Department of Biomedicine upgrades innovation
Researchers with business dreams can now get help from Jane Palsgaard. She has experience from both sides of the table at the interface between academia and business and industry.
Jane Palsgaard Pedersen
- 46 years old
- MSc in human biology from the University of Copenhagen (2003), PhD from the University of Copenhagen and Novo Nordisk (2008), postdoc from Harvard Medical School until 2011, focusing on insulin and diabetes research. Postdoc at UCPH with focus on enteroendocrine cells and metabolism.
- Has been a project manager in the German company Evotec, where she helped identify new targets and promoted business development.
- Has been partnership director at Novo Nordisk, Research and Early Development for the past five years.
- Started 1 September 2023 as Chief Consultant, Innovation & Entrepreneurship at the Department of Biomedicine.
More businesspeople in white coats. Researchers with an invoice. A bridge between the university and business and industry. The clichés are obvious in descriptions of the newly created position at the Department of Biomedicine for Jane Palsgaard.
She aims to help even more of the research at the department to reach patients and the rest of society. For example, through spin-outs or broad collaborations with industry and business.
Since 1 September, her job title has been Chief Consultant, Innovation & Entrepreneurship, and even though she only moved into her office in building 1234 in the University Park a little over a month ago, the whiteboard on her wall is already full of ideas.
"My role is just being defined," she explains.
However, it is clear that she will provide input for business-oriented projects that are already running, and she will help new projects find life.
A way across the gap
Innovation is an idea that is put into practice and generates value.
It is certainly nothing new at universities, and at the Department of Biomedicine, Business Engagement Partner Claus Elsborg Olesen and many others have been working for some years to promote the innovation agenda.
The appointment of Jane Palsgaard is an upgrade that, unlike the help available at the AU start-up hub, The Kitchen, is 100 per cent dedicated to biomedical research, says Head of Department Thomas G. Jensen:
"I hope that we can now spread the innovation environment we have at the institute to even more researchers," he says, pointing to the great advantage that Jane Palsgaard has a postdoc background at UCPH and Harvard Medical School and she has worked in biotech and pharma companies. Most recently, she worked as a partnership director at Novo Nordisk, where she focused on external collaboration.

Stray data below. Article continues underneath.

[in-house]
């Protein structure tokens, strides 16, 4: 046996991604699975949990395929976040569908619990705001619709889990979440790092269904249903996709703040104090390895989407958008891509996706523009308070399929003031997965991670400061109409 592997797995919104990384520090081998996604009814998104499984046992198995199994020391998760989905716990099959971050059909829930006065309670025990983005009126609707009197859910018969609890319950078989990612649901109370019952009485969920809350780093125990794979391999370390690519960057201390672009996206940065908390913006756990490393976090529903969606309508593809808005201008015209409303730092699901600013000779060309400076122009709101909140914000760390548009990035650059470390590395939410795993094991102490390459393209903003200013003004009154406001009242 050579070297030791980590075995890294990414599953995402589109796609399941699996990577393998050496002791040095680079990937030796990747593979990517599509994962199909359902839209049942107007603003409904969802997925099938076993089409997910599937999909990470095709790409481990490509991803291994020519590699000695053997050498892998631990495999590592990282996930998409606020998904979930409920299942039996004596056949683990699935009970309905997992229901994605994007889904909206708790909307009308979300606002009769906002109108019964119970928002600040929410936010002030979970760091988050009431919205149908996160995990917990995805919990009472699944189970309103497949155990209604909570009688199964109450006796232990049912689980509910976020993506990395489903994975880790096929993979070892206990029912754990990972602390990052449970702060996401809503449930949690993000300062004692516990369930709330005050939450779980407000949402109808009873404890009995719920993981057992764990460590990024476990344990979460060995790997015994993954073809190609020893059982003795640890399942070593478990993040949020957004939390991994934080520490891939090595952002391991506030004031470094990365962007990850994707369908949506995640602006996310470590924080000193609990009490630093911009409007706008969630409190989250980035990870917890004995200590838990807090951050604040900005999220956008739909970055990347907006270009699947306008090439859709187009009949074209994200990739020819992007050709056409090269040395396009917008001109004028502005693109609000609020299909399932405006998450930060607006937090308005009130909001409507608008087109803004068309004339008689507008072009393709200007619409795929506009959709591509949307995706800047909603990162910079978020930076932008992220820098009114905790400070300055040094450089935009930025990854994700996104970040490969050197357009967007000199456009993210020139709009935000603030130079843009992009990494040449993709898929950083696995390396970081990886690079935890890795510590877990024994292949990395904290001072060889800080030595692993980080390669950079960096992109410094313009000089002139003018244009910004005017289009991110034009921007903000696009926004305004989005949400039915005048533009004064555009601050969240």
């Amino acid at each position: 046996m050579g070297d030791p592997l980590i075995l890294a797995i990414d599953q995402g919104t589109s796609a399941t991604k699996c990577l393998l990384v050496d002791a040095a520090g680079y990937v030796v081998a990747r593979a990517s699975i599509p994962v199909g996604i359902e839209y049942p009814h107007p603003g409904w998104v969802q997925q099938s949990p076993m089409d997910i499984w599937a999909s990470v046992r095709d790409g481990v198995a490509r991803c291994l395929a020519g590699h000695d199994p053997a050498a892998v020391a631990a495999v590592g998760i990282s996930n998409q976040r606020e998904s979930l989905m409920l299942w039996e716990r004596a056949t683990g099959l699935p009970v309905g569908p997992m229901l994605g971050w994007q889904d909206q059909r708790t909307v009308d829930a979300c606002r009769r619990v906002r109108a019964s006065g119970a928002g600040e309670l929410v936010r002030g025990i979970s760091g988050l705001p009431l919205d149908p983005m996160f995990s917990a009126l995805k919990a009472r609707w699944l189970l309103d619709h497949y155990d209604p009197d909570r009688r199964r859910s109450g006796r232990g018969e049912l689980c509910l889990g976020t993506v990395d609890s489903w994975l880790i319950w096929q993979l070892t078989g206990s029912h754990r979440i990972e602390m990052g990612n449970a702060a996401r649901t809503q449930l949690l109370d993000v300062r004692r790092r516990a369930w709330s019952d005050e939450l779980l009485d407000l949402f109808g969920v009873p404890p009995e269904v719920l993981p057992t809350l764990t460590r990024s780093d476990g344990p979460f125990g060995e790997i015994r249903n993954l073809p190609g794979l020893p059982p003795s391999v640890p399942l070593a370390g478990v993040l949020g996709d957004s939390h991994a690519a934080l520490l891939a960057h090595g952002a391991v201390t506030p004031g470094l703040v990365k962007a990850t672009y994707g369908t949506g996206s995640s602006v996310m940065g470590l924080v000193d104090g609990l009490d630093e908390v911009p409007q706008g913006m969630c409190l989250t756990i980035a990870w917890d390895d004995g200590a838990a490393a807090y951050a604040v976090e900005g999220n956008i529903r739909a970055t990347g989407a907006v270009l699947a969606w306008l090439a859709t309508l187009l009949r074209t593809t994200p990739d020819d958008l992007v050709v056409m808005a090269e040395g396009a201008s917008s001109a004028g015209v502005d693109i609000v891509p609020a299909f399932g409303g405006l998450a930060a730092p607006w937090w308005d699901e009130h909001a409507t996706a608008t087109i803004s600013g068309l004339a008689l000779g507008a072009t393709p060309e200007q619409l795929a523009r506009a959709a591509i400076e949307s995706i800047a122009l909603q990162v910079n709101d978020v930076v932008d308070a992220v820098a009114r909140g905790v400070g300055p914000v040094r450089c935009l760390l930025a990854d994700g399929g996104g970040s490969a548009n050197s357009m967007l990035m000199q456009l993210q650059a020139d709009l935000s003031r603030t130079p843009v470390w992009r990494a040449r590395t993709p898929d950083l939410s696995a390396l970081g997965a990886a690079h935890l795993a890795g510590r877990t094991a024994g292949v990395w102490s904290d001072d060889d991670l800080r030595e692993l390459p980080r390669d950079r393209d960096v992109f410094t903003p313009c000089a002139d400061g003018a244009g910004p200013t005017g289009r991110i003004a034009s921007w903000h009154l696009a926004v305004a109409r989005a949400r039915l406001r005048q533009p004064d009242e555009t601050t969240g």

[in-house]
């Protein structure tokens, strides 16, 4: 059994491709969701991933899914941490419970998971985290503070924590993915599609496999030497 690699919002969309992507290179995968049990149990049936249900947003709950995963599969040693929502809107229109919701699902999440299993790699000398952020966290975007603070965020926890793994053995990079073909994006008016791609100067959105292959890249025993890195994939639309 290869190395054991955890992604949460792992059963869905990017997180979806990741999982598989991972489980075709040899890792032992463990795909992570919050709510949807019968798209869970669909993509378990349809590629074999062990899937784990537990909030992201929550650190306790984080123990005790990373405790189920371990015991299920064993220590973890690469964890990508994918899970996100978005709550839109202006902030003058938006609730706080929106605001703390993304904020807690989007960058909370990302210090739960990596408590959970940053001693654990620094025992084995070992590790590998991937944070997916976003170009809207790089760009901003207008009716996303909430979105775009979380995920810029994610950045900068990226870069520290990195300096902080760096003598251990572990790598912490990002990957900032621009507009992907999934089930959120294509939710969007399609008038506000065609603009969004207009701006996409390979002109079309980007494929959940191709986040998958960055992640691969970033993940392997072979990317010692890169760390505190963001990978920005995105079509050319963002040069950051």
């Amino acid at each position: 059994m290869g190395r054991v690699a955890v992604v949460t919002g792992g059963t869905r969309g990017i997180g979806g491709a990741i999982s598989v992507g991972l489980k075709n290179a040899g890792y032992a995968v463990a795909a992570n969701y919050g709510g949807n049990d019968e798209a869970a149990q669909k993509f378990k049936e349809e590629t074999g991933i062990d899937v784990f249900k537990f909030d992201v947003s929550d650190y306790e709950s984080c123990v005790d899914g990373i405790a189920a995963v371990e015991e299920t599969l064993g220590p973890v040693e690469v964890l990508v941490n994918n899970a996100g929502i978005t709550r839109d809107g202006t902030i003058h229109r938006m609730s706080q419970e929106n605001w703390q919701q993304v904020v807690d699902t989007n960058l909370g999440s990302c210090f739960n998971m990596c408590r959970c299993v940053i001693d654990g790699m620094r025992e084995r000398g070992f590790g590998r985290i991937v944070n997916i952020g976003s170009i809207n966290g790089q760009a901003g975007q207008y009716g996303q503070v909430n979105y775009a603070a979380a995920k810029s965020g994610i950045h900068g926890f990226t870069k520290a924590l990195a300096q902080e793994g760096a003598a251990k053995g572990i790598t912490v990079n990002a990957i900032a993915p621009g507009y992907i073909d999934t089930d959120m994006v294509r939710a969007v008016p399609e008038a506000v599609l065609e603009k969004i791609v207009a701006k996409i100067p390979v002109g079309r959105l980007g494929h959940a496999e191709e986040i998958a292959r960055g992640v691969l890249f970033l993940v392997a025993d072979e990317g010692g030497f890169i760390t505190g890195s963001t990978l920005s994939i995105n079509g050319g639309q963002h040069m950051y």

Jane Palsgaard also sees this as her great strength.
"I've been involved in a great many collaborations, and I know how people think, both in academia and in industry," she says.
"There can well be a gap, which is partly due to different ways of working. For example, industry is much more willing to complete a project and look for weaknesses as early as possible. Ultimately, it's a commercial business. In academia, the goal is generally to publish your research, and you may be more inclined to keep your project alive for as long as possible," she explains.
"But I've seen that when a researcher can cross the gap in a good collaboration with industry, there’s a lot to gain for both sides – and a lot to learn from each other. Industry and academia are good at different things, and you’ve already come a long way if you're aware of that."
What is your niche?
When Jane Palsgaard assesses possible innovation projects at the Department of Biomedicine, she asks critical questions about everything, from the idea and potential, to the pitch and competitors in the market. She can participate in preliminary meetings or as the university's representative on a company steering committee in various types of collaboration.
She is looking forward to using her experience from biomedical research to act as a scientific discussion partner for the researchers, while always keeping an eye on the business side.
"How should we shape our project? What is it most suitable for – a spin-out, a collaboration or both? What differentiates this project to make it interesting from a business perspective? I'm really looking forward to discussions like these," she says.
Most researchers go from academia to industry, but for Jane Palsgaard it was perfectly natural to go the other way.
"I've always mostly been interested in early research, but I always keep application at the back of my mind," says the new senior consultant. She hasn't lived in Jutland since moving to Copenhagen from Esbjerg in 1997 to study human biology at UCPH. In many ways, it feels like coming home. She has now moved to Vejlby with her three-year-old son and enjoys the walk through the University Park every morning.
"I take a humble approach to the job. I'm going to meet with a lot of people to hear what will add value for them. It also means that I can influence the direction in which my position evolves," says Jane Palsgaard.
Her email and phone are open to everyone at the Department of Biomedicine who either has a concrete idea or just wants to hear more.